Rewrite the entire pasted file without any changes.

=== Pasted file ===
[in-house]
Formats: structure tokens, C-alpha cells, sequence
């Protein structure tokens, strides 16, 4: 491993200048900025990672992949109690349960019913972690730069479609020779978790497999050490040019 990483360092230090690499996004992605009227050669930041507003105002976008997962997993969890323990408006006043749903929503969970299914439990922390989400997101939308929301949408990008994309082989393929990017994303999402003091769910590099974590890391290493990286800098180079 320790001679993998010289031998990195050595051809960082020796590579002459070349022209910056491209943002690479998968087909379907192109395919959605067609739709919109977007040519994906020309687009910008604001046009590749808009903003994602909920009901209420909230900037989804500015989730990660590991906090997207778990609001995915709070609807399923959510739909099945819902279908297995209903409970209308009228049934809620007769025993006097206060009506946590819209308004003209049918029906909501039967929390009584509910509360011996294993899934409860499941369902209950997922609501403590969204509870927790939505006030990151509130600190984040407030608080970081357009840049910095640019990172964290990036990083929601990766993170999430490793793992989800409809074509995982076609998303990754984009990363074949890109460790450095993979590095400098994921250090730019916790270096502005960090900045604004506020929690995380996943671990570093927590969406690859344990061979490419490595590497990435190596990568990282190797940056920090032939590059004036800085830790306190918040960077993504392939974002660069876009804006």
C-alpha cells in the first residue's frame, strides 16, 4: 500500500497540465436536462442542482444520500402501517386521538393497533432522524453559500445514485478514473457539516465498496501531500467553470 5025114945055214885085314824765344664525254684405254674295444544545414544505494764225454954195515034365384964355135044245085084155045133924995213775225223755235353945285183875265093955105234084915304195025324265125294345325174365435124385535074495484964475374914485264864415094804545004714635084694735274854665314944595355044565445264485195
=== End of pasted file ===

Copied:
[in-house]
Formats: structure tokens, C-alpha cells, sequence
């Protein structure tokens, strides 16, 4: 491993200048900025990672992949109690349960019913972690730069479609020779978790497999050490040019 990483360092230090690499996004992605009227050669930041507003105002976008997962997993969890323990408006006043749903929503969970299914439990922390989400997101939308929301949408990008994309082989393929990017994303999402003091769910590099974590890391290493990286800098180079 320790001679993998010289031998990195050595051809960082020796590579002459070349022209910056491209943002690479998968087909379907192109395919959605067609739709919109977007040519994906020309687009910008604001046009590749808009903003994602909920009901209420909230900037989804500015989730990660590991906090997207778990609001995915709070609807399923959510739909099945819902279908297995209903409970209308009228049934809620007769025993006097206060009506946590819209308004003209049918029906909501039967929390009584509910509360011996294993899934409860499941369902209950997922609501403590969204509870927790939505006030990151509130600190984040407030608080970081357009840049910095640019990172964290990036990083929601990766993170999430490793793992989800409809074509995982076609998303990754984009990363074949890109460790450095993979590095400098994921250090730019916790270096502005960090900045604004506020929690995380996943671990570093927590969406690859344990061979490419490595590497990435190596990568990282190797940056920090032939590059004036800085830790306190918040960077993504392939974002660069876009804006």
C-alpha cells in the first residue's frame, strides 16, 4: 500500500497540465436536462442542482444520500402501517386521538393497533432522524453559500445514485478514473457539516465498496501531500467553470 5025114945055214885085314824765344664525254684405254674295444544545414544505494764225454954195515034365384964355135044245085084155045133924995213775225223755235353945285183875265093955105234084915304195025324265125294345325174365435124385535074495484964475374914485264864415094804545004714635084694735274854665314944595355044565445264485195